Governments can legislate to exclude certain types of food. They can also control the types of food that is available. In particular, they can control the labels and 'contents declarations' they must carry.
Differences in wealth, dietary habits and consumer preferences could lead to different preoccupations and food safety aims.
The relative uncertainty of much of the scientific evidence, and achieving the same food safety aims through different methods means that food law can diverge across the world.
Non-tariff barriers can hinder trade and increase costs, as manufacturers have to formulate different products to meet the divergent legislative requirements in their various markets.
Some products might not be able to penetrate a market at all. This is a very real concern of producers in low-income countries, for if their governments fail to assure their counterparts in the importing nations that certain minimum requirements are met, no trade at all may be possible between the two parties in the product concerned.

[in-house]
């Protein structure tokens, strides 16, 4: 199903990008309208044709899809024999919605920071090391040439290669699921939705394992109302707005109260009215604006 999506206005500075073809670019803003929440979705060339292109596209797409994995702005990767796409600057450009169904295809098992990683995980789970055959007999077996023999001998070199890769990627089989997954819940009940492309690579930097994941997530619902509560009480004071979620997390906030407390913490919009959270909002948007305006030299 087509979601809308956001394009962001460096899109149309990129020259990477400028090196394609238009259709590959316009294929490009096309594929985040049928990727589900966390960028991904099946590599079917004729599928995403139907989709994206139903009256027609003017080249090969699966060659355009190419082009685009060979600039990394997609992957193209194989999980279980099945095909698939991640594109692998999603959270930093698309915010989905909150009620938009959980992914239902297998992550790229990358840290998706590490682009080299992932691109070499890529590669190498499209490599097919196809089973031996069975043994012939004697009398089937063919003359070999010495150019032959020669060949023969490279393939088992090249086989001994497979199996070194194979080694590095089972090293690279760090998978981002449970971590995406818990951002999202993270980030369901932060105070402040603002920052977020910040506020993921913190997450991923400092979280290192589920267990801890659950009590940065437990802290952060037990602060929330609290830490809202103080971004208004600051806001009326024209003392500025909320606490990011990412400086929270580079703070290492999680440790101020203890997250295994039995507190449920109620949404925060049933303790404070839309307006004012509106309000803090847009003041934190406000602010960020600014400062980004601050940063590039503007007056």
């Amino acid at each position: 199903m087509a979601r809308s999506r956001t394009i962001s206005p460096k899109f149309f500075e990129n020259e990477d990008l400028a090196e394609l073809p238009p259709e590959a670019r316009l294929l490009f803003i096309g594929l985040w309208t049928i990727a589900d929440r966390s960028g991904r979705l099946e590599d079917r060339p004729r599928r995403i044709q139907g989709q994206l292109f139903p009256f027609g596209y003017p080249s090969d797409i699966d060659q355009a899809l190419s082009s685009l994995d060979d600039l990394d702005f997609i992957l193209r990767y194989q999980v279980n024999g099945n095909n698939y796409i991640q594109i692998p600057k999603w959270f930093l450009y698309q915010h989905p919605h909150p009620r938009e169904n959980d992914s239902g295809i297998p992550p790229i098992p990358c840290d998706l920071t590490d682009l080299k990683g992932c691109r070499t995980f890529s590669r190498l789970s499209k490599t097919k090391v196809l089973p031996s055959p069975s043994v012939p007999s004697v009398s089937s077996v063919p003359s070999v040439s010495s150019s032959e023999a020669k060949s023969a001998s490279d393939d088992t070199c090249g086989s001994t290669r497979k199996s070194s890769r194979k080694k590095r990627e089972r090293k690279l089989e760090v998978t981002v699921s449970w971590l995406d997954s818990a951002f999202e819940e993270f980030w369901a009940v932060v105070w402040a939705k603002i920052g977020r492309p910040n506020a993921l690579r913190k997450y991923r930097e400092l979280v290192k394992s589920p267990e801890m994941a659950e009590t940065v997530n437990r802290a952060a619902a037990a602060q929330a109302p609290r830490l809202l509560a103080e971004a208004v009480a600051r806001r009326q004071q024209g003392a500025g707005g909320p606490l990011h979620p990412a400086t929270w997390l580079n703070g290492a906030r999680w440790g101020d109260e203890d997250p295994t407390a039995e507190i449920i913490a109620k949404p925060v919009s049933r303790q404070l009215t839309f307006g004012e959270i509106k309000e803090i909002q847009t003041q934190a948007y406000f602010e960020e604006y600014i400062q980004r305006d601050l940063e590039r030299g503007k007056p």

Agricultural trade barriers have come under increasing scrutiny, and so have the impact of non-tariff barriers on international trade.
Politicians have two main concerns. First, they wante access to foreign markets for their export products. They also want to impose disciplines upon their overseas trading partners to make sure that any (food safety) legislation in the importing nation is justifiable on the basis of objective scientific evidence. However, consumer groups in importing countries have expressed the concern that an international trade law could limit the country’s freedom to determine its own food safety standards. This is the case if the importers’ intention was to set standards at levels which exceed the internationally agreed standards.